Unforgivable errors caught by fans

Everybody makes mistakes. Even our favorite movies and television shows that we've come to admire (even worship) over the years aren't without fault—in fact, some of them are responsible for the most unforgivable errors caught by loyal fans. Whether it's historical inaccuracies, continuity errors, or just plain bizarre mistakes, these movies and TV shows have some serious explaining to do.

Maze or no maze?

The hedge maze in Stanley Kubrick's The Shining plays a pretty big part in the movie, in particular the ending, during which—spoiler alert—Jack gets lost and freezes to death. But in the beginning aerial shot of the hotel, there's no hedge maze to be seen, anywhere on the property. Then Kubrick cuts directly to the maze, complete with map, in the opening sequence. Is it an error? Fans and film theorists argue it's just one of the myriad ways this classic intentionally messes with the viewer's mind.

This kid doesn't like loud noises

Alfred Hitchcock may be the master of suspense, but he overlooked one tiny giveaway in his 1959 film North by Northwest. In the Mount Rushmore cafe, just before Eva Marie Saint shoots Cary Grant, if you look over her shoulders to the right, you can see a young extra plug his ears just before the gun is fired.

Masterpieces by Picasso and Monet did not go down with the Titanic

Eagle-eyed viewers who know something about art history may have noticed this gigantic factual error in 1997's Titanic. When Rose boards the ship with her mother and Cal, she's shown hanging up a few paintings in her room, including Picasso's Les Demoiselles d'Avignon. Later, just before Jack draws Rose wearing the Heart of the Ocean necklace, he's seen admiring her collection of artwork, including a panel of Monet's Waterlilies series. Needless to say, neither of these classic works of art went down with the Titanic. In fact, Les Demoiselles d'Avignon rests comfortably in the Museum of Modern Art in New York City.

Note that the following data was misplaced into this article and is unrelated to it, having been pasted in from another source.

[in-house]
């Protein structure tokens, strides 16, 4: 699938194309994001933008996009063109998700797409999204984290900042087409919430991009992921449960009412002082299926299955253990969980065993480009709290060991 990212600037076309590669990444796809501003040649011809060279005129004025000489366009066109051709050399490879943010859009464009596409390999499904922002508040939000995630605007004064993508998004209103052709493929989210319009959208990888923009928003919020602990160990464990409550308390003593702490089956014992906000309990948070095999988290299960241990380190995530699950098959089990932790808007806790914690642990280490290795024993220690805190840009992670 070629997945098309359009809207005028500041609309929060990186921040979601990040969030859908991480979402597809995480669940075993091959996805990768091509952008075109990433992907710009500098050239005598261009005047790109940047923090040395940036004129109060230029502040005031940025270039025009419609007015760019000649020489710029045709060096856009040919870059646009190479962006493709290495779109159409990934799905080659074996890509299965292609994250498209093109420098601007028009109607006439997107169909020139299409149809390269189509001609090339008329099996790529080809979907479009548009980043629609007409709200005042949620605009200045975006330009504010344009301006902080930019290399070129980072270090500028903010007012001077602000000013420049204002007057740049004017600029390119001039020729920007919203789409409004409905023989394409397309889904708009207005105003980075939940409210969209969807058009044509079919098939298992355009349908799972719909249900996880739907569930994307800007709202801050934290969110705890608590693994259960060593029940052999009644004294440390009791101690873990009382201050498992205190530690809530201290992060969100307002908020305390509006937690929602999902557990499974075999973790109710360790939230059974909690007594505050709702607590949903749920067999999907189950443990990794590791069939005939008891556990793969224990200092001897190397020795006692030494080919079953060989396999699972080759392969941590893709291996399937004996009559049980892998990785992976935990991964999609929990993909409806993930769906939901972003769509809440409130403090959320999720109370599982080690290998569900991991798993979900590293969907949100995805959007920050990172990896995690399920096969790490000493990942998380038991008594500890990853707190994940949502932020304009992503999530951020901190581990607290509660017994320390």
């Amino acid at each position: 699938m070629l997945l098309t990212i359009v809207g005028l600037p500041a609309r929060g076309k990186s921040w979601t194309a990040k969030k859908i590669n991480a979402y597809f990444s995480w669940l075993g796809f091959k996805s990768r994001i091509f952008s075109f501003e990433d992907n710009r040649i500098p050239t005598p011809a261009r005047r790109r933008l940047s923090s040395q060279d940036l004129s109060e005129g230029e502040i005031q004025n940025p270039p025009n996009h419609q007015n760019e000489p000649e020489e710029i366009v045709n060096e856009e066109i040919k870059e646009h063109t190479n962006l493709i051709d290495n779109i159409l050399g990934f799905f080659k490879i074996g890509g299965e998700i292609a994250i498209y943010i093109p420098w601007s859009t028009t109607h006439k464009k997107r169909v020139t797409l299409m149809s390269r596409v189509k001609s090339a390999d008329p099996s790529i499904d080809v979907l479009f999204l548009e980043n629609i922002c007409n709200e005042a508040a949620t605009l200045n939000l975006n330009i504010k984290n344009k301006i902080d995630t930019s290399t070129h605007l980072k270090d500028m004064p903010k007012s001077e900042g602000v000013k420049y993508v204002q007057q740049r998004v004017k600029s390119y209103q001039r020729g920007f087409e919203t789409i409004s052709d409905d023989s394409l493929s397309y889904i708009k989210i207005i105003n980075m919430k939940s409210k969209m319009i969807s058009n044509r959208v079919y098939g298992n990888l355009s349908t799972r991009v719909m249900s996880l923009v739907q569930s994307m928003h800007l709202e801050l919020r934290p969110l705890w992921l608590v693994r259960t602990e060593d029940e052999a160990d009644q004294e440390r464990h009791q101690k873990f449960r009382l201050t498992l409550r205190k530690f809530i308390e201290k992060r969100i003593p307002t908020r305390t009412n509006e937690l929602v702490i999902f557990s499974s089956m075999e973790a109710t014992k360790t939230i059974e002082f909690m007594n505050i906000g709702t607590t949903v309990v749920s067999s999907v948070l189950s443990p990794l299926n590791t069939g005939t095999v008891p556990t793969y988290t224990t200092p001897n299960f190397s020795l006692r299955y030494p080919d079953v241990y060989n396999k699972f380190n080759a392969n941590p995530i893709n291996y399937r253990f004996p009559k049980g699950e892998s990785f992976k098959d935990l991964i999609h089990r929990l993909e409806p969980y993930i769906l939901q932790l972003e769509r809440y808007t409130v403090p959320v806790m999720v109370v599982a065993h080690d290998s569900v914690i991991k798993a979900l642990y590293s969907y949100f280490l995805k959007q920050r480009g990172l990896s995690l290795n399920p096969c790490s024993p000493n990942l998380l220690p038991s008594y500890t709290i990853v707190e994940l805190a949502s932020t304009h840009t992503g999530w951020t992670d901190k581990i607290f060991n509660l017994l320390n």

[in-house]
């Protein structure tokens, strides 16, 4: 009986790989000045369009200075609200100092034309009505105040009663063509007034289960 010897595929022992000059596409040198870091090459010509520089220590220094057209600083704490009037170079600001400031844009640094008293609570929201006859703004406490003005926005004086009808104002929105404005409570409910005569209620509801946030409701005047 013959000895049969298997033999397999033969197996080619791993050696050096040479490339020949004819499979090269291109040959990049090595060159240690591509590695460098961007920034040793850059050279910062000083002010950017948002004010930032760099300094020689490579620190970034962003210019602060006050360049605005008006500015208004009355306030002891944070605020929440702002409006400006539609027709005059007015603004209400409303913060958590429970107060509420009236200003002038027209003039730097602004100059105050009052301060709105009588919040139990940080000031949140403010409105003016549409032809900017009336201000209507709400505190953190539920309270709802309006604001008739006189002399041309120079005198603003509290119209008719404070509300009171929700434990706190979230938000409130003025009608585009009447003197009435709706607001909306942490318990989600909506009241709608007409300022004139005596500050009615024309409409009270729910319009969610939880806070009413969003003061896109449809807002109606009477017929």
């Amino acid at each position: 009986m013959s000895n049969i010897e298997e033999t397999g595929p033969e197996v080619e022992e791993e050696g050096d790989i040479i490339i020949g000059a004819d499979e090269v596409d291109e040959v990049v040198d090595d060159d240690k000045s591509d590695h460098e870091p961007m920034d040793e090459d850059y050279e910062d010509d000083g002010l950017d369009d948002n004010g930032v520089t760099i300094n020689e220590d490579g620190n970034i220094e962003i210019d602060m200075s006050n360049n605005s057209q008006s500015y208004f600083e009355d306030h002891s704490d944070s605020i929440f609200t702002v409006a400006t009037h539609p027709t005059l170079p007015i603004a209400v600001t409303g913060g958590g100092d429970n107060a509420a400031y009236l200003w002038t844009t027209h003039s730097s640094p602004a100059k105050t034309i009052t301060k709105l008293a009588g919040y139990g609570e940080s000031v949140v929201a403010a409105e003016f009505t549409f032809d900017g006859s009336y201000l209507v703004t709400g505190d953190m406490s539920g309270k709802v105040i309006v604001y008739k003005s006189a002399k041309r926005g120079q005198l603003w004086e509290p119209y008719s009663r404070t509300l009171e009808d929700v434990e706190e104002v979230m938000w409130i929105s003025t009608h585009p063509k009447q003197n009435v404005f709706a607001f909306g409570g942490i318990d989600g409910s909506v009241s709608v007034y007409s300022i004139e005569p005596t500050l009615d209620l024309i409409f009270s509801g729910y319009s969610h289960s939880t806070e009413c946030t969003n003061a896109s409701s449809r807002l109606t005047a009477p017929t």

Even a Velociraptor needs a hand sometimes

It's hard out there for a velociraptor. Even when you've figured out how to open doors, you might need a helping hand to make sure your tail is looking nice and sharp. In the infamous kitchen scene of 1993's Jurassic Park, fans have pointed out that when the raptor opens the door, you can see the hand of a member of the crew reaching out to steady its tail.

Hold on to your ruby slippers

In the scene during The Wizard of Oz when Dorothy and the Scarecrow are fighting with the trees along the yellow brick road, as the Scarecrow topples over it's pretty obvious that Dorothy isn't wearing her magical ruby slippers. Instead she's sporting some comfy-looking black flats. Hey, maybe those ruby slippers were rubbing some ruby red blisters on her heels.

Like when we killed Osama bin Laden...oh, wait

In "Gliding Over All," the fifth episode in the eighth season of Breaking Bad, Todd Alquist's uncle claims that the ten prison murders were more difficult to handle than the raid that killed Osama bin Laden…except that in the world of the show, bin Laden hadn't been killed yet. Whoops. Though you could argue that Alquist might be one of those people who believed bin Laden was killed long before President Obama officially announced his death, even creator Vince Gilligan admitted to the mistake. When a writer asked him how he reconciled the fact, he replied, "Well, I don't."

The Walking Dead? More like Paper Towns

Fans of AMC's The Walking Dead have got to be some of the most committed of any fanbase. After last season's insane cliffhanger ending and the brutally violent beginning to this season, they've stuck with the show through thick and thin. But during a February 2017 episode, fans noticed that what was supposed to be the inside of a house was really just a backdrop obviously made of paper. One Reddit user helpfully pointed out that "when you blow the entire budget on zombies, you have to use a sheet of paper for the inside of the house." It's all about compromise.

It'll be hard to make a reservation

History obsessed fans (or just those who live in New York and know how hard it is to get a reservation) called out Mad Men for suggesting that Joan could make a reservation at restaurant Le Cirque…when Le Cirque didn't open until 1974. Showrunners were quick to blame actress Christina Hendricks, claiming she had ad-libbed the line, but later admitted it was an oversight.

Cool specs, where'd you get those?

Not only does Jamie Foxx's Django have an unquenchable thirst for revenge in Quentin Tarantino's slavery-inspired spaghetti western Django Unchained, he also has quite the keen fashion sense, sporting some very cool shades throughout the movie. History buffs were quick to dispel the idea that sunglasses would've been available to Django—though they were standard wear in China starting in the 12th century, sunglasses weren't introduced in the United States until 1929.